Splinter Cell – Direct3D
Tomb Raider – Direct3D
Halo – Direct3D
Far Cry – Direct3D
Far Cry – Direct3D
Far Cry – Direct3D
Call of Duty – OpenGL
We used Powerstrip to overclock the GV-R80P256D. As you can see, the board overclocked like a champ, delivering a boost of over 10% on the core and nearly 20% on the memory. We did noticed however, as we hit the higher clocks, diminishing performance returns. For instance, we’d boost the memory clock 10MHz, only to improve frame rate 1 fps.
Performance: Thanks to its 12-pipeline R420 core operating at 475MHz and with 256MB of 900MHz GDDR3 memory, the GV-R80P25D is a screamer. X800 PRO completely outshines previous DirectX 9 offerings, in some cases with Far Cry 1.2, by nearly a factor of two. This card was built for high performance gaming, just take a look at the benchmarks.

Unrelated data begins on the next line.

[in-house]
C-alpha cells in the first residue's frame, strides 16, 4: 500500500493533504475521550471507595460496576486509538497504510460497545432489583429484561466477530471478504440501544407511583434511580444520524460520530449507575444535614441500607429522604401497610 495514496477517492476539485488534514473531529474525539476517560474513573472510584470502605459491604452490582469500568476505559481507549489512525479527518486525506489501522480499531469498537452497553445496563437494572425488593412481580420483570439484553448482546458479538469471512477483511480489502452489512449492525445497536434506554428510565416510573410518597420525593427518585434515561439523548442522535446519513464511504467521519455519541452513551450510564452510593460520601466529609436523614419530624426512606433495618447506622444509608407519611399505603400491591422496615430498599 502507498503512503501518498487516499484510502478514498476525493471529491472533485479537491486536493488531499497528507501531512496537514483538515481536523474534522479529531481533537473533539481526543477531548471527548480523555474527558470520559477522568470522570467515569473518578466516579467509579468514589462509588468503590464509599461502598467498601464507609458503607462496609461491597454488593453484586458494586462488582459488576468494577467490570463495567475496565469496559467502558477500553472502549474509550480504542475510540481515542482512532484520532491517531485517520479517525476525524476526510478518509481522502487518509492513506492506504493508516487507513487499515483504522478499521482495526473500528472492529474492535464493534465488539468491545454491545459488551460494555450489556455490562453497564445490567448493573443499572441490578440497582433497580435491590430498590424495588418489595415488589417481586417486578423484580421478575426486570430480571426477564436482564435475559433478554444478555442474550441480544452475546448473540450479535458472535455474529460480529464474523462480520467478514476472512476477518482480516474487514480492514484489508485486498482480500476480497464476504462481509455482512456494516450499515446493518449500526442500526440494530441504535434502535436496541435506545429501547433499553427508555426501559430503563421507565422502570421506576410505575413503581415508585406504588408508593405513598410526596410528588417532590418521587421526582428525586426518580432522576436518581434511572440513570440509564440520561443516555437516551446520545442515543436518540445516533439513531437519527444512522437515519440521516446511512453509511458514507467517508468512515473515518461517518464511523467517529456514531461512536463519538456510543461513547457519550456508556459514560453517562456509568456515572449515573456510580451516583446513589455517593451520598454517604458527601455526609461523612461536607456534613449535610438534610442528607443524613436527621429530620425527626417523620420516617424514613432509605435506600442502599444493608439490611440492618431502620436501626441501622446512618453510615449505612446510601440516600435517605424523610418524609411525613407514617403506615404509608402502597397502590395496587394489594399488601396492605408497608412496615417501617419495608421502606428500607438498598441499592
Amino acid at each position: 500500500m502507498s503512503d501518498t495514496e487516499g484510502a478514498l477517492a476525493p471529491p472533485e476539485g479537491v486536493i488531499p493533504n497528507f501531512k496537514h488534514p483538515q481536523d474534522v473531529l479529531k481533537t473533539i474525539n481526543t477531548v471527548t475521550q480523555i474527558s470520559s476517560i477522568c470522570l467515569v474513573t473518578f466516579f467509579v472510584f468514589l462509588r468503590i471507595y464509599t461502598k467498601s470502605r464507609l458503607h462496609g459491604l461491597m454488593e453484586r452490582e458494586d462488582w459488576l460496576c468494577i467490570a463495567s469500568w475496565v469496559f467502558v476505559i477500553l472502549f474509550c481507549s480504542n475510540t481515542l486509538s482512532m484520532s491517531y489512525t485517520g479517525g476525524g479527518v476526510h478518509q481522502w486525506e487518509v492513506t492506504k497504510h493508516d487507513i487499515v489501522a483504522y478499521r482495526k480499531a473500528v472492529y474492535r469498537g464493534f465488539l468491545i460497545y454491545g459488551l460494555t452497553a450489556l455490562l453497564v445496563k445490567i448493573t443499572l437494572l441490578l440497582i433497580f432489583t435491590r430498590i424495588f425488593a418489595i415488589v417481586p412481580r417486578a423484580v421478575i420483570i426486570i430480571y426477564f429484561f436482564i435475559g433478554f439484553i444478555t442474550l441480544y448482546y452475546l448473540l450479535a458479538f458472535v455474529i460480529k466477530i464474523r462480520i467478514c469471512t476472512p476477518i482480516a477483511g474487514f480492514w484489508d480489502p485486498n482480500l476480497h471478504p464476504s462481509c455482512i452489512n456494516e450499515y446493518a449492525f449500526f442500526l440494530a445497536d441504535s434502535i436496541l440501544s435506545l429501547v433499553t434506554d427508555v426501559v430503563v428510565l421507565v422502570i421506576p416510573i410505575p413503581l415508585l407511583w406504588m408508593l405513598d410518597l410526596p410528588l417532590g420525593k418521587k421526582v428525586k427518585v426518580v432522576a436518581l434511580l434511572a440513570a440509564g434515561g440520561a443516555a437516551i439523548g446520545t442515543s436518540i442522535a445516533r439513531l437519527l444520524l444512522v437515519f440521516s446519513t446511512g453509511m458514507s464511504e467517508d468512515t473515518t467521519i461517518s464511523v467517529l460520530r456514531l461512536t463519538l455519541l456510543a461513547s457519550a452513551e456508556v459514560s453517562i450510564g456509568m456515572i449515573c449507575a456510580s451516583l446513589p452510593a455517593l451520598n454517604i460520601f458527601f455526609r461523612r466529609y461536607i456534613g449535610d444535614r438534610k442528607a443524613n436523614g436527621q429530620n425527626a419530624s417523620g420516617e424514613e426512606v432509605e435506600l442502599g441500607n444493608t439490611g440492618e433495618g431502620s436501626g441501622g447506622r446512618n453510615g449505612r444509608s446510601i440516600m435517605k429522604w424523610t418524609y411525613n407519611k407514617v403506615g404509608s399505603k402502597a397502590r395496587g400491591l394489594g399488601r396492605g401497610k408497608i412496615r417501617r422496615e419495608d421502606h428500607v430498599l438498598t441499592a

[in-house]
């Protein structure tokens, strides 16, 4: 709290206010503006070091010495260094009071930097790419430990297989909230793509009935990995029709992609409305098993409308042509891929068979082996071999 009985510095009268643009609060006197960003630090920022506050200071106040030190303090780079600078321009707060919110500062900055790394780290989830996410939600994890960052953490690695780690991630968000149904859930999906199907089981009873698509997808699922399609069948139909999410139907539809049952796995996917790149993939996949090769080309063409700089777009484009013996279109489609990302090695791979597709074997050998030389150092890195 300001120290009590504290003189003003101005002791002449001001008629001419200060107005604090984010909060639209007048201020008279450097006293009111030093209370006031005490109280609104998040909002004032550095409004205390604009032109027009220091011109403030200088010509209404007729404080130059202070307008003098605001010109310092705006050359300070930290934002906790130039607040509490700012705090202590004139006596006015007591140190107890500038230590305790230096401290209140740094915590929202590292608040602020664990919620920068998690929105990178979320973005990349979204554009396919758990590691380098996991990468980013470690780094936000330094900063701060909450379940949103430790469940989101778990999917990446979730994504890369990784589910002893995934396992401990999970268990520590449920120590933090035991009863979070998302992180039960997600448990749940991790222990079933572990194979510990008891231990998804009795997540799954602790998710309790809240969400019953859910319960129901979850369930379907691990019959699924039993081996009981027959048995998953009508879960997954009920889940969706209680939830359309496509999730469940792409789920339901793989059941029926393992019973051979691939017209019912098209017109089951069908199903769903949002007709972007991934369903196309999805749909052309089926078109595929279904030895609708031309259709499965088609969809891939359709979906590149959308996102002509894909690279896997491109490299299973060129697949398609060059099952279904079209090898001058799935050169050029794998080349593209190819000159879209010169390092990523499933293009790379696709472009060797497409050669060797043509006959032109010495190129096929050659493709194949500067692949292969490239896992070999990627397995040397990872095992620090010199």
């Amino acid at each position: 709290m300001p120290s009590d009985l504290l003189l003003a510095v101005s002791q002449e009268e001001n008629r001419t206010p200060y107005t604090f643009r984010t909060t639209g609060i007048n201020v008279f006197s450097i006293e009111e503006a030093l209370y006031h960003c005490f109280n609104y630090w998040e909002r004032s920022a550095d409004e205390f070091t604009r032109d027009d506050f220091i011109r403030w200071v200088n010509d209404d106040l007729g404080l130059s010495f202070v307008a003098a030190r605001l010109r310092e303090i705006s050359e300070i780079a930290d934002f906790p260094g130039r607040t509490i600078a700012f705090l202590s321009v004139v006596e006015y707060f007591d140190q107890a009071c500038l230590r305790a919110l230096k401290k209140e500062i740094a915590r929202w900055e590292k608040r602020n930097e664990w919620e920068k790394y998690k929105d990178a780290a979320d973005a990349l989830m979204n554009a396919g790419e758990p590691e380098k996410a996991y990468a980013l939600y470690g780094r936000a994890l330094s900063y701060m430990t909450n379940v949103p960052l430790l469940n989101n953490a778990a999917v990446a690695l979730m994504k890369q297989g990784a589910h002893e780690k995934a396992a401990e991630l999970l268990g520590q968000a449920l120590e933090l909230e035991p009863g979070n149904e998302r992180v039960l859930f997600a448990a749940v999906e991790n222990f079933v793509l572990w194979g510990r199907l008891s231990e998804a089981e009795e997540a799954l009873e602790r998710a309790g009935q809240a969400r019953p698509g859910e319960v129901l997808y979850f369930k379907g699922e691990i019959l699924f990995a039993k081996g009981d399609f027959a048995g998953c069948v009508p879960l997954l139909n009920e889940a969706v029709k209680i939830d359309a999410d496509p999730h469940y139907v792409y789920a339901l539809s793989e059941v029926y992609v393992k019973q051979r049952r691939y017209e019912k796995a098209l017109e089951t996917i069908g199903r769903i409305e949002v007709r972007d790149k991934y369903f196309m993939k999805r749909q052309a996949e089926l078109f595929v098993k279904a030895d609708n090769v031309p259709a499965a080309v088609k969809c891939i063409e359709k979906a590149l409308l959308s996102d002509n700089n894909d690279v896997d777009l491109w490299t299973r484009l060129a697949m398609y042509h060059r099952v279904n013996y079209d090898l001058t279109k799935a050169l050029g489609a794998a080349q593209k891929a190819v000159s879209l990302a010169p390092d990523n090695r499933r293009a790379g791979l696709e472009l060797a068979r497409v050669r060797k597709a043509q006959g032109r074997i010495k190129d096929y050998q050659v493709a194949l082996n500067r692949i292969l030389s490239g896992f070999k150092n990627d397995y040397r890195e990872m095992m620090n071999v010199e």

Not quite as fast as GeForce 6800 GT: We’re going to be honest folks, it is hard coming up with a cons list for the X800 PRO. The price/performance ratio is excellent. The X800 PRO delivers most of the performance of the more expensive X800 XT Platinum Edition, especially on slower processors (where both cards will be CPU-limited in most cases anyway), but at a lower $400 price point. It also doesn’t hurt that X800 PRO cards can be found more easily right now than X800 XT Platinum Editions at retail.